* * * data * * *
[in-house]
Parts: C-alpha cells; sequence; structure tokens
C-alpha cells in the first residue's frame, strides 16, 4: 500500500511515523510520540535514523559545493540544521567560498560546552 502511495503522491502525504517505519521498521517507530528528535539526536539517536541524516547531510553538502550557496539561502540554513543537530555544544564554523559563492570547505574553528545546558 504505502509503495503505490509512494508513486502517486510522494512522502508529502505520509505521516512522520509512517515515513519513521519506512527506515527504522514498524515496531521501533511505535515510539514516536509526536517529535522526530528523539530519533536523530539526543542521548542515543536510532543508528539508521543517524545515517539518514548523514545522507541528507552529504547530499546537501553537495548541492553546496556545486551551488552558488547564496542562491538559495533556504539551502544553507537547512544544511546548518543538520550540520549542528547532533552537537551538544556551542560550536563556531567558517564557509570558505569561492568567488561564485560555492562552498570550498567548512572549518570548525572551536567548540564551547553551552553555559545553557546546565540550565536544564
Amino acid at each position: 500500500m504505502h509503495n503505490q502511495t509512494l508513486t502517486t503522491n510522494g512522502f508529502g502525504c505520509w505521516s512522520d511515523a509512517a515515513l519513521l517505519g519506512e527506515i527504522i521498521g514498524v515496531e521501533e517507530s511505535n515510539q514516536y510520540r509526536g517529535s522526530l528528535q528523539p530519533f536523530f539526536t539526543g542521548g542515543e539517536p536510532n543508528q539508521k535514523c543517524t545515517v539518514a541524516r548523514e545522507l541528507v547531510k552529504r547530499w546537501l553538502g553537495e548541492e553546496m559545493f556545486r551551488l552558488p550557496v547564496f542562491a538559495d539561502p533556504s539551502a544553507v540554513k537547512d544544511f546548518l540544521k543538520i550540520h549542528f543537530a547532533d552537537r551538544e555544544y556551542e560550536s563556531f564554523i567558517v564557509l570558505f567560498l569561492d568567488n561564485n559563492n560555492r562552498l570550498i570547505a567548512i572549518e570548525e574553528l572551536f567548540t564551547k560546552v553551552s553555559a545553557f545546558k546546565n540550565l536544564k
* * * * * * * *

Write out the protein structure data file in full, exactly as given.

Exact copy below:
[in-house]
Parts: C-alpha cells; sequence; structure tokens
C-alpha cells in the first residue's frame, strides 16, 4: 500500500511515523510520540535514523559545493540544521567560498560546552 502511495503522491502525504517505519521498521517507530528528535539526536539517536541524516547531510553538502550557496539561502540554513543537530555544544564554523559563492570547505574553528545546558 504505502509503495503505490509512494508513486502517486510522494512522502508529502505520509505521516512522520509512517515515513519513521519506512527506515527504522514498524515496531521501533511505535515510539514516536509526536517529535522526530528523539530519533536523530539526543542521548542515543536510532543508528539508521543517524545515517539518514548523514545522507541528507552529504547530499546537501553537495548541492553546496556545486551551488552558488547564496542562491538559495533556504539551502544553507537547512544544511546548518543538520550540520549542528547532533552537537551538544556551542560550536563556531567558517564557509570558505569561492568567488561564485560555492562552498570550498567548512572549518570548525572551536567548540564551547553551552553555559545553557546546565540550565536544564
Amino acid at each position: 500500500m504505502h509503495n503505490q502511495t509512494l508513486t502517486t503522491n510522494g512522502f508529502g502525504c505520509w505521516s512522520d511515523a509512517a515515513l519513521l517505519g519506512e527506515i527504522i521498521g514498524v515496531e521501533e517507530s511505535n515510539q514516536y510520540r509526536g517529535s522526530l528528535q528523539p530519533f536523530f539526536t539526543g542521548g542515543e539517536p536510532n543508528q539508521k535514523c543517524t545515517v539518514a541524516r548523514e545522507l541528507v547531510k552529504r547530499w546537501l553538502g553537495e548541492e553546496m559545493f556545486r551551488l552558488p550557496v547564496f542562491a538559495d539561502p533556504s539551502a544553507v540554513k537547512d544544511f546548518l540544521k543538520i550540520h549542528f543537530a547532533d552537537r551538544e555544544y556551542e560550536s563556531f564554523i567558517v564557509l570558505f567560498l569561492d568567488n561564485n559563492n560555492r562552498l570550498i570547505a567548512i572549518e570548525e574553528l572551536f567548540t564551547k560546552v553551552s553555559a545553557f545546558k546546565n540550565l536544564k